I am a biography junkie. I started reading them in third grade via a 1960s elementary-school series—primers on Madame Curie, Florence Nightingale, and George Washington Carver come to mind. But as a teenager, I was obsessed with rock ‘n’ roll and devoured the first music biography I got my hands on: Anthony Scaduto’s 1971 biography of Bob Dylan. When I moved to New York from North Carolina in search of punk rock, I became oddly fascinated with vintage honky-tonk, rockabilly, and folk, largely because I read Chet Flippo’s moving story of Hank Williams’s tragically short life, Your Cheatin’ Heart (1981), Nick Tosches’s scorching Hellfire (1982) on Jerry Lee Lewis, and Joe Klein’s masterful Woody Guthrie: A Life (1980).
Since then, I’ve read too many music memoirs, “as told to’s,” and music biographies to count. Among my all time-favorites are the Etta James/David Ritz co-write, Rage to Survive and, of course, Patti Smith’s Just Kids. Though I can easily recommend several excellent biographies of bands, particularly Evelyn McDonnell’s Queens of Noise: The Real Story of the Runaways and Bob Mehr’s Trouble Boys: The True Story of the Replacements, I’m going to limit my Top 10 list (in alphabetical, not numerical order) to biographies of individual musicians. I’m currently reading (and enjoying) Robert Hillburn’s definitive Johnny Cash: The Life, but I’ll never finish that hefty volume in time to meet the deadline for this piece.
1. Heavier than Heaven: A Life of Kurt Cobain by Charles R. Cross
A longtime music writer based in Seattle, Cross covered Cobain’s band Nirvana from its earliest gigs, and his incisive reporting on Cobain’s broken childhood in Aberdeen, his brilliance as an artist, songwriter, and musician, and his tragically short life is powerful and heartbreaking. (Cross’s biography of another Washington State icon, Jimi Hendrix—Room Full of Mirrors—is also exceptional.)
2. Lou Reed: A Life by Anthony DeCurtis
DeCurtis’s astute analysis of Lou Reed’s lengthy career–and his empathetic coverage of the complicated artist’s walk on the wild side of life–makes this book a page turner. Reading DeCurtis’ account of Reed’s heroin addiction was helpful as I tackled this subject when writing about Janis Joplin.
3. Hickory Wind: The Life & Times of Gram Parsons by Ben Fong-Torres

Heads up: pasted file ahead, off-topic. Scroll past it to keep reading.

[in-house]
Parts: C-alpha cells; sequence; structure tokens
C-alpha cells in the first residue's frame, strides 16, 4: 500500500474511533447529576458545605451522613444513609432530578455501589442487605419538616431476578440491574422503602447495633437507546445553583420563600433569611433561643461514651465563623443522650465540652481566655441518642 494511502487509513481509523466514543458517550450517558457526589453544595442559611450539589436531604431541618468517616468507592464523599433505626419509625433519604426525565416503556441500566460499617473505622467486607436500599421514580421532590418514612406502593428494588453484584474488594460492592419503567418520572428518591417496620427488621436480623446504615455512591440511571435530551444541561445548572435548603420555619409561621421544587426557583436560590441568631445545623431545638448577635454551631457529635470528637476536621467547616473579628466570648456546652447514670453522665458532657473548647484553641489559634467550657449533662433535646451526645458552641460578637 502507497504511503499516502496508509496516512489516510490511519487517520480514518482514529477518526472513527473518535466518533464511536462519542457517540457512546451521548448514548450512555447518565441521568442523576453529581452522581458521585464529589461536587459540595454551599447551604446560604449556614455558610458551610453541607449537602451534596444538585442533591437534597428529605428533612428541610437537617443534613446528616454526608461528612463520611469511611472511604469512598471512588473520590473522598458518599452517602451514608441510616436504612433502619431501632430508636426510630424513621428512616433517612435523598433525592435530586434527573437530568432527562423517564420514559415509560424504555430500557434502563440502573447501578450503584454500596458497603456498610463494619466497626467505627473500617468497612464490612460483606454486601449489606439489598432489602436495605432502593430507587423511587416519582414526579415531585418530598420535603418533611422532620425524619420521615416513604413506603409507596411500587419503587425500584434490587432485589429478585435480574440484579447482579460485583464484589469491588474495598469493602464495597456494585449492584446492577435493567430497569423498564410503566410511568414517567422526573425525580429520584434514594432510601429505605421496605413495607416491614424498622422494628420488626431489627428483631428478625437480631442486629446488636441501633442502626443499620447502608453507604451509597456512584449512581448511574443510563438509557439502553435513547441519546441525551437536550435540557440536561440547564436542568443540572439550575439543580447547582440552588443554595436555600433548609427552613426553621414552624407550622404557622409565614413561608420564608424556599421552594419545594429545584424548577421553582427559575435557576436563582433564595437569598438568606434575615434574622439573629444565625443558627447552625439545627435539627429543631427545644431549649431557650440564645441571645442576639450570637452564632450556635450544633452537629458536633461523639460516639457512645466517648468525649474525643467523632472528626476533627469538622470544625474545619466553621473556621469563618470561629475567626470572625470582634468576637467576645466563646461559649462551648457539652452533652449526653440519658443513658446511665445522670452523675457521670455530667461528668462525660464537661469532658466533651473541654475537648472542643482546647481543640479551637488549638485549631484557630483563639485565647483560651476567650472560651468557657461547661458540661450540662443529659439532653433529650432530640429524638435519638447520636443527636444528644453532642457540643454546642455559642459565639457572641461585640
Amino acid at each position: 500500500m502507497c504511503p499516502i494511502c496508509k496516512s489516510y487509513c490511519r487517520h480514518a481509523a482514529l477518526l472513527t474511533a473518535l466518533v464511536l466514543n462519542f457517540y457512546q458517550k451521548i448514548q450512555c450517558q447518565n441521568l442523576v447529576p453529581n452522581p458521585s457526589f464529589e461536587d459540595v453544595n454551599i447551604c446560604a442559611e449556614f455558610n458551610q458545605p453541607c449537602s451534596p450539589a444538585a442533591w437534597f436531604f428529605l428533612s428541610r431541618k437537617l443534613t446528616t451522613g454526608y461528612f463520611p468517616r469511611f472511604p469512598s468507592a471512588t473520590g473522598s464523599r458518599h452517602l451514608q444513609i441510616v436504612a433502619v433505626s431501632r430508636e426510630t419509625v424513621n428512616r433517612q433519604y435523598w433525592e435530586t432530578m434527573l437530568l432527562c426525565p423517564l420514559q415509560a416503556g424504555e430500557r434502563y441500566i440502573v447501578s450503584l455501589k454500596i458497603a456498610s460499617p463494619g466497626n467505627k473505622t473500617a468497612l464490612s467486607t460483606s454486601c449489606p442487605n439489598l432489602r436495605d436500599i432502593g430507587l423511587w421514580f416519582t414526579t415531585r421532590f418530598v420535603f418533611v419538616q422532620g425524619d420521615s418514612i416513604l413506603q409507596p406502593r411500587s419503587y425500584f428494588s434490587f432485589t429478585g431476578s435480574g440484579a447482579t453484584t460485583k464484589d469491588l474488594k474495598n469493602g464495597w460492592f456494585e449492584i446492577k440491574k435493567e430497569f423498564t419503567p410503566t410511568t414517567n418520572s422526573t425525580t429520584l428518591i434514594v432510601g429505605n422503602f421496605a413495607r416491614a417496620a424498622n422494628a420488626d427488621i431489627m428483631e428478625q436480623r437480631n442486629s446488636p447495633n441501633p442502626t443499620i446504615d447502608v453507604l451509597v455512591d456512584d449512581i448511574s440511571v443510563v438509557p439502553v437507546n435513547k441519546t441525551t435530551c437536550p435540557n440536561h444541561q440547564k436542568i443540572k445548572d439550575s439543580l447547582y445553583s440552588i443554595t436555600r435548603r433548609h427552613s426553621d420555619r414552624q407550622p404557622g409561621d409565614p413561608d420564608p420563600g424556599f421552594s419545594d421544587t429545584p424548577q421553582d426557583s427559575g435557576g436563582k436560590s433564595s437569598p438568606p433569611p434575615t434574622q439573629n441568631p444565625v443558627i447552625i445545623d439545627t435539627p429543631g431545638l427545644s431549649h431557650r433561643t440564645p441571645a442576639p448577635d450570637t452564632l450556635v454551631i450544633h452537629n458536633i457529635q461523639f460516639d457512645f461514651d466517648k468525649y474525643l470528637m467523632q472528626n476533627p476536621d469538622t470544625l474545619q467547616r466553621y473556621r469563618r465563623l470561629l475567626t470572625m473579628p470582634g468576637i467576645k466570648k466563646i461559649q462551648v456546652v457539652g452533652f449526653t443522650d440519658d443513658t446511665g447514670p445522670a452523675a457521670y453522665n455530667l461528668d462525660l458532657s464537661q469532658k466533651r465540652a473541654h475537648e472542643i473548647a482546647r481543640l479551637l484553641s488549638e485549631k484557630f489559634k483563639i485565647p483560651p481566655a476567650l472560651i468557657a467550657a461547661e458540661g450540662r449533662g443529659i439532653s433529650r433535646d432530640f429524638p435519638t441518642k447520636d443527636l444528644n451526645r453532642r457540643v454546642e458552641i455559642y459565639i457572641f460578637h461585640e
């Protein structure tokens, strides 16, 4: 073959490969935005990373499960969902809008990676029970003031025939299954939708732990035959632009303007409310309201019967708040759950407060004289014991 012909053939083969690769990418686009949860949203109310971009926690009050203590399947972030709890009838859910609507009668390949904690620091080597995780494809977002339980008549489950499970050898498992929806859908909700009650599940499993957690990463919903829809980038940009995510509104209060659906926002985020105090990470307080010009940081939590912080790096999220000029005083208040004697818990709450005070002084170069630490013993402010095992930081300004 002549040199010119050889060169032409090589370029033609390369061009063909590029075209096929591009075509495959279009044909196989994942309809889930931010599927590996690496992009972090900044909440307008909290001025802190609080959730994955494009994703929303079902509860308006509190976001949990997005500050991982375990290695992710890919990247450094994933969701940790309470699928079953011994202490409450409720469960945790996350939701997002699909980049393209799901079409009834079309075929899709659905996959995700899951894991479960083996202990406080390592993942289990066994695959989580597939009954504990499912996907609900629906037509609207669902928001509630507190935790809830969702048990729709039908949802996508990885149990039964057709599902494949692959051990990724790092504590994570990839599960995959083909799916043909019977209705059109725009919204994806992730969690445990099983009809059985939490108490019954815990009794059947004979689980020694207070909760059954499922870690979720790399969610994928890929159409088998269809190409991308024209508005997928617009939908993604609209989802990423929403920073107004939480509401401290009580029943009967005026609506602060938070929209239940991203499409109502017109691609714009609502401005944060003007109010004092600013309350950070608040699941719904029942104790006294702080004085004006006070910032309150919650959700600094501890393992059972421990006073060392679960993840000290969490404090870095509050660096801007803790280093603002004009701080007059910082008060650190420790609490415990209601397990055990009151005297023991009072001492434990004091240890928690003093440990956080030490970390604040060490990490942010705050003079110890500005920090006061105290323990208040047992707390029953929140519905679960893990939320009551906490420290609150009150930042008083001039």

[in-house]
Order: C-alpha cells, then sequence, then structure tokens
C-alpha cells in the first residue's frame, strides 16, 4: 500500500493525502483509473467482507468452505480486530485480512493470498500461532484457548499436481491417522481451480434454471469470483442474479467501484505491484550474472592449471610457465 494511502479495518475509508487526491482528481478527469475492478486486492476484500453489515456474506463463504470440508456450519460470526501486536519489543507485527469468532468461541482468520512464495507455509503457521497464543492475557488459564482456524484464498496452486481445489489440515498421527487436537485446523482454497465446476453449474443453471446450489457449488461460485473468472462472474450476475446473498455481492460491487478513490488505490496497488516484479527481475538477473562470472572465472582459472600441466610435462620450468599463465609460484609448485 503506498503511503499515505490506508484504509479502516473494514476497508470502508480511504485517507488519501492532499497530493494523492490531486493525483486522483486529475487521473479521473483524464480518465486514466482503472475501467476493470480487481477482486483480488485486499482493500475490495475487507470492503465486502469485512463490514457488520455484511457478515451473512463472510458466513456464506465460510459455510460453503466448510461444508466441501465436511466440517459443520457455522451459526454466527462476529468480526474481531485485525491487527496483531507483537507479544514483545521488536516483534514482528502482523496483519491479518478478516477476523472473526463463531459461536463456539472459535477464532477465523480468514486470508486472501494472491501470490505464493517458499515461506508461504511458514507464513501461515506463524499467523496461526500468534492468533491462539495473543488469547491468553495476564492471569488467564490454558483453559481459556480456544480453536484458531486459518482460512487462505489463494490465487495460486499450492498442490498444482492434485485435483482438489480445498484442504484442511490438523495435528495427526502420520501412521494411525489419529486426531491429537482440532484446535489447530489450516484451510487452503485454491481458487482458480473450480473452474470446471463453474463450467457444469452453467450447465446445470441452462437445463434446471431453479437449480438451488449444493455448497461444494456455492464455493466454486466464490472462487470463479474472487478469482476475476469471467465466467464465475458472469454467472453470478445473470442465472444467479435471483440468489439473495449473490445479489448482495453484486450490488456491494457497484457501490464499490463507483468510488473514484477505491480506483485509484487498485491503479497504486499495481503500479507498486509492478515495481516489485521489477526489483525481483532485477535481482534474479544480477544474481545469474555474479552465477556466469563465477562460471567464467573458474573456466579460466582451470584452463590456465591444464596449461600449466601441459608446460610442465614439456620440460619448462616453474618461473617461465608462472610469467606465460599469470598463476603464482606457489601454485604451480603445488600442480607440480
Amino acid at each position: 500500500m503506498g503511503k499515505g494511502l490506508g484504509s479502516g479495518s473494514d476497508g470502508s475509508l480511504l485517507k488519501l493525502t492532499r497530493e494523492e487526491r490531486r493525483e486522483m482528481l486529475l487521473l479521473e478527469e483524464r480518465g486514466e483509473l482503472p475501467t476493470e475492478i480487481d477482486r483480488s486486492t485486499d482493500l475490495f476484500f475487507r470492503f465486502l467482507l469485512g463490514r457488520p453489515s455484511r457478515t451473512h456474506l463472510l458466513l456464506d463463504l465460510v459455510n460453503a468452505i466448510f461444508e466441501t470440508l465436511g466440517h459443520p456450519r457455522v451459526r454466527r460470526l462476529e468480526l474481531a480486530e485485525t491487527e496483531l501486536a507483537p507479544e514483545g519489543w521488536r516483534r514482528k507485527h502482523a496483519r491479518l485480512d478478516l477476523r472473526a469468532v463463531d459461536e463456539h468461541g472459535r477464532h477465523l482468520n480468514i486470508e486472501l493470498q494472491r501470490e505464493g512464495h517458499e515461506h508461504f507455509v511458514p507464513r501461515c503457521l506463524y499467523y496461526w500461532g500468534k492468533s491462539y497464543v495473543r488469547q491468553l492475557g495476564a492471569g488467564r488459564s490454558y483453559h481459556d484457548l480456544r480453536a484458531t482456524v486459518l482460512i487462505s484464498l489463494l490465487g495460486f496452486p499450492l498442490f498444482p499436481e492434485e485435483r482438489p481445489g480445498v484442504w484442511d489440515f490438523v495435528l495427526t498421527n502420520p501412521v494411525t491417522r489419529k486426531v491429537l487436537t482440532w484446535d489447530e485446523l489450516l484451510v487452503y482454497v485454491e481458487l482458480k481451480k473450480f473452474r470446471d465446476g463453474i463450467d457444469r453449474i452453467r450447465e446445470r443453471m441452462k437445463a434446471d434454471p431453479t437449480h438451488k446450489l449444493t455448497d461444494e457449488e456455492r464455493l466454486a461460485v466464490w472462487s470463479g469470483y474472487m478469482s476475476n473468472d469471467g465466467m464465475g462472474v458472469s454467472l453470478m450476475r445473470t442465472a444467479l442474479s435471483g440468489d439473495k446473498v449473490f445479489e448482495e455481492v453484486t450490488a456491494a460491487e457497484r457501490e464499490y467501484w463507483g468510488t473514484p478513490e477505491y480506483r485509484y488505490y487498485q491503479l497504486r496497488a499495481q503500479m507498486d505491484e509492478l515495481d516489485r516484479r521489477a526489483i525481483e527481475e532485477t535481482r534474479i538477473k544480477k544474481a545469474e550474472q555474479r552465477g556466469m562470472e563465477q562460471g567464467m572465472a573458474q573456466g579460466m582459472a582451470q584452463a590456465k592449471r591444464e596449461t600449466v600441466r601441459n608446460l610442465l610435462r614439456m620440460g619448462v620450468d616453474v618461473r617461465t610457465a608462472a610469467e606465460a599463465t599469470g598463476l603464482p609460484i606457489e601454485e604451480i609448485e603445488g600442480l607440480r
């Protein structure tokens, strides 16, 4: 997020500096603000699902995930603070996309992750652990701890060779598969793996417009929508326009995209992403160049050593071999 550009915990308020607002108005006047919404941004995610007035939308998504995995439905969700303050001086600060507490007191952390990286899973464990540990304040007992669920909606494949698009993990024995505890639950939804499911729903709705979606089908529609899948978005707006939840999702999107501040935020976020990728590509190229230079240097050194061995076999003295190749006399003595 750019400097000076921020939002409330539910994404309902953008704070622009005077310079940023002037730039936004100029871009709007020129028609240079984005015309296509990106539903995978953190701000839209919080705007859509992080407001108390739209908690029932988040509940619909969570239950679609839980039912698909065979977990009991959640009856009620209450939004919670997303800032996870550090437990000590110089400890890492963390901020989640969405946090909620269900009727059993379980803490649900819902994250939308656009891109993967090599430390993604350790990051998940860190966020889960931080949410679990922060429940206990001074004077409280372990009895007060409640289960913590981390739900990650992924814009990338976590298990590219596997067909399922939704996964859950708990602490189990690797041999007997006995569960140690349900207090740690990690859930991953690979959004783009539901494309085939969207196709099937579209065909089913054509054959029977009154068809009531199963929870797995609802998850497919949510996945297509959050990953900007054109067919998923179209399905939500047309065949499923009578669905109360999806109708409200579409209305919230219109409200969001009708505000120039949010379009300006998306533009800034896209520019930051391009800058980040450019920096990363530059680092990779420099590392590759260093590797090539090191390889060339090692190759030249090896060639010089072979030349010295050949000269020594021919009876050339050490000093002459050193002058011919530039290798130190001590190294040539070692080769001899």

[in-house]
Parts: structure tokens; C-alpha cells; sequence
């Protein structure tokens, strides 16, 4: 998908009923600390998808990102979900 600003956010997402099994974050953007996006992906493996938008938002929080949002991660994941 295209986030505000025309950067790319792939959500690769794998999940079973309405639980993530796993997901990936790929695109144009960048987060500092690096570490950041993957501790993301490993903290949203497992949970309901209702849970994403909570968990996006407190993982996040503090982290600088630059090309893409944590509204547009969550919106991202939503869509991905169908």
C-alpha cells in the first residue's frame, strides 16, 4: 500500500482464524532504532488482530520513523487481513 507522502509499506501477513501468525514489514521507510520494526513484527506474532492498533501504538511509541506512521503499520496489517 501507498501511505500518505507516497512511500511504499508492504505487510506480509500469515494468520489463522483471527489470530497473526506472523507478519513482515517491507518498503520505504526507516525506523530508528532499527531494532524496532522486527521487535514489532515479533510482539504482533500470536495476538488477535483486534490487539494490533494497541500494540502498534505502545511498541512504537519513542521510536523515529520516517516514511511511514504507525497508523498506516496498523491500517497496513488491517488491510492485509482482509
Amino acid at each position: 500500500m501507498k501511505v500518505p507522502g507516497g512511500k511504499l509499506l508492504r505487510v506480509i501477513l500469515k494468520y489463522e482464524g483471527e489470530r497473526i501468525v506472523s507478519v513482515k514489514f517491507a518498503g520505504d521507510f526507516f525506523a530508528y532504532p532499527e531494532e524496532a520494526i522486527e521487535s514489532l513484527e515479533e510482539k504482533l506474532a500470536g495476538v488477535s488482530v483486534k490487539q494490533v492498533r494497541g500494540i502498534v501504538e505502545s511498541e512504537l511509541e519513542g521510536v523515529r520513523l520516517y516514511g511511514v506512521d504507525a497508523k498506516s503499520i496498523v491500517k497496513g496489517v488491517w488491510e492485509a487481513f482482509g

Fong-Torres’s detective work uncovered the real story of the “cosmic country” pioneer’s childhood in Georgia and Florida (a tale right out of Tennessee Williams), as well as illuminating Parsons’s tragically short music career. He doesn’t let Parsons off the hook for his foibles, while giving him his due as a brilliant but flawed artist. (Full disclosure: Fong-Torres invited me along as an assistant on his research travels and taught me how to write biographies along the way.)
4. Bing Crosby: A Pocketful of Dreams – The Early Years, 1903-1940 by Gary Giddins
A novice on Crosby’s oeuvre, I read renowned jazz critic Gary Giddins’s in-depth study of one of the 20th century’s early stars to learn about the era from which my first biography subject, Gene Autry, emerged, and I wasn’t disappointed. I got quite the education—and enjoyment—from reading Giddins’ detailed account of the crooner’s first 37 years. Volume 2, Swinging on a Star: The War Years, 1940-1946, which came out last year, is on my “to-read” list (hopefully before my annual viewing of Holiday Inn and White Christmas).
I know. I’m cheating. But you can’t read just one of Guralnick’s beyond-comprehensive two-volume biography of the King of Rock ‘n’ Roll. (It would be like reading only one of Robert Caro’s LBJ bios.) The writing is eloquent, the research is deeper than deep, and both books are full of heart. After reading the second one, I vowed never again to make a fat Elvis joke.
6. Shakey: Neil Young’s Biography by Jimmy McDonough
Originally, the mercurial Canadian-born artist collaborated with McDonough on this riveting account of the prolific musician’s life but withdrew from the project and tried to stop McDonough from continuing. That story alone is worth the price of admission, but McDonough’s humorous storytelling, eye for detail, and pure persistence make this lengthy tome a must-read–and it’s much more exciting than Young’s own self-indulgent and meandering Waging Heavy Peace.
7. The One: The Life and Music of James Brown by RJ Smith
I read this fascinating account of James Brown’s turbulent life before starting a biography of Alex Chilton, and the deep background on Brown’s ancestors in Georgia inspired me to try to dig up Chilton family history in Mississippi. Smith’s writing on the Godfather of Soul’s music–including “the one,” the funk beat he invented, is sharp, while the story of his career ups and downs is mesmerizing.
8. Redemption Song: The Ballad of Joe Strummer by Chris Salewicz
Reading about Strummer’s formation of the Clash was only a portion of what makes this biography a great read. Strummer’s early years and pre-and post-Clash musical lives are fascinating, and make it that much harder to accept the vibrant musician’s sudden death from an undetected heart problem on the eve of his band’s induction into the Rock & Roll Hall of Fame.
9. Without Getting Killed or Caught: The Life and Music of Guy Clark by Tamara Saviano
Saviano spent much time with the late Guy Clark and his songwriter/artist wife Susanna Clark, and this book is as much a portrait of the couple as it is of Clark alone. It’s a moving story and an in-depth look at one of the great Texan singer-songwriter-guitarists and the Nashville boho salon the Clarks created, which included Townes Van Zandt, Rodney Crowell, and Steve Earle, among other intriguing characters.
10. I’m Your Man: The Life of Leonard Cohen by Sylvie Simmons
Simmons’s biography was published two years before Cohen’s death at age 82, but it’s hard to imagine a richer portrait than this one. She delves into the stories behind the songwriter’s unparalleled work, as well as his life as a seeker, which took him from Cuba and Greece to Nashville, New York, and the Buddhist monastery on Mount Baldy. Simmons’s analysis of Cohen’s singular catalogue is exceptional, her comprehensive grasp of his unusual and multi-faceted life beyond impressive.